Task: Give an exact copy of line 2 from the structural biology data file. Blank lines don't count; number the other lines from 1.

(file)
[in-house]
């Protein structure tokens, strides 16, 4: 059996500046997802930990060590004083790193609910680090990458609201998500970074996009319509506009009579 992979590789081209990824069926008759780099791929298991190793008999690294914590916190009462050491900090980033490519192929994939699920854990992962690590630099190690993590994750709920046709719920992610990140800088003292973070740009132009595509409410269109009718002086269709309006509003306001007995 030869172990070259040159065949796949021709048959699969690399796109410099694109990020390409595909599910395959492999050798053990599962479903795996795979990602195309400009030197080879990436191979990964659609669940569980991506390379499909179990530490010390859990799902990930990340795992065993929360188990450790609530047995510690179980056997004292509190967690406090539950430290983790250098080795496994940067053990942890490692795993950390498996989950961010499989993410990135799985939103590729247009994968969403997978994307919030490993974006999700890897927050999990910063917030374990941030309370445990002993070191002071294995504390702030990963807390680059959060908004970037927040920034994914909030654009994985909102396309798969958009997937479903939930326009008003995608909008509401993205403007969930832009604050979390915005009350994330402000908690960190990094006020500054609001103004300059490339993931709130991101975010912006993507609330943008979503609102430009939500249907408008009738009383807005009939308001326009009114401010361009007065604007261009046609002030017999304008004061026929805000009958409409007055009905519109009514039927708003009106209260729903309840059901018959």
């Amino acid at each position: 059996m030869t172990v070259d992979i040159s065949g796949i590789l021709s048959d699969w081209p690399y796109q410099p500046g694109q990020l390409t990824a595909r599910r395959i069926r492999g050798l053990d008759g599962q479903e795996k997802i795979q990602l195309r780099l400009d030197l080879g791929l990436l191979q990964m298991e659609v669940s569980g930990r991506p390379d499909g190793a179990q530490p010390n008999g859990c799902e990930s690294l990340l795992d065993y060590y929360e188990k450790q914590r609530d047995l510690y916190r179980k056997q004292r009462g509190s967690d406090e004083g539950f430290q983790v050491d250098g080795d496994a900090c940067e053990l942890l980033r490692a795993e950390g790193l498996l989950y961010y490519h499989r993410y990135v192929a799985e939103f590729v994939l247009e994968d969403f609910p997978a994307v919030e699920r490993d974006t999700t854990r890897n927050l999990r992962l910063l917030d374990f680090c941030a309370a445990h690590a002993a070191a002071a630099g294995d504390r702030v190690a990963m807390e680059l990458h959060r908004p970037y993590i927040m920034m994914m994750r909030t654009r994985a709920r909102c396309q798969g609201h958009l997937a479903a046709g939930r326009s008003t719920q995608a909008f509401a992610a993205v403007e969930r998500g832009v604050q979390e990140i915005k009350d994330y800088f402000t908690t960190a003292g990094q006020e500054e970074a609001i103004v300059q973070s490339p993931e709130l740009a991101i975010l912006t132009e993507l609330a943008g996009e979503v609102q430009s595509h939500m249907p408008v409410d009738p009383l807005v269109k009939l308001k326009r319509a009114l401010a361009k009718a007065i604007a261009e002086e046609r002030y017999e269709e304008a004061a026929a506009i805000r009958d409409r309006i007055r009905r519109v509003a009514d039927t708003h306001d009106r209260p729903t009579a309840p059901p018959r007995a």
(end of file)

């Protein structure tokens, strides 16, 4: 059996500046997802930990060590004083790193609910680090990458609201998500970074996009319509506009009579 992979590789081209990824069926008759780099791929298991190793008999690294914590916190009462050491900090980033490519192929994939699920854990992962690590630099190690993590994750709920046709719920992610990140800088003292973070740009132009595509409410269109009718002086269709309006509003306001007995 030869172990070259040159065949796949021709048959699969690399796109410099694109990020390409595909599910395959492999050798053990599962479903795996795979990602195309400009030197080879990436191979990964659609669940569980991506390379499909179990530490010390859990799902990930990340795992065993929360188990450790609530047995510690179980056997004292509190967690406090539950430290983790250098080795496994940067053990942890490692795993950390498996989950961010499989993410990135799985939103590729247009994968969403997978994307919030490993974006999700890897927050999990910063917030374990941030309370445990002993070191002071294995504390702030990963807390680059959060908004970037927040920034994914909030654009994985909102396309798969958009997937479903939930326009008003995608909008509401993205403007969930832009604050979390915005009350994330402000908690960190990094006020500054609001103004300059490339993931709130991101975010912006993507609330943008979503609102430009939500249907408008009738009383807005009939308001326009009114401010361009007065604007261009046609002030017999304008004061026929805000009958409409007055009905519109009514039927708003009106209260729903309840059901018959």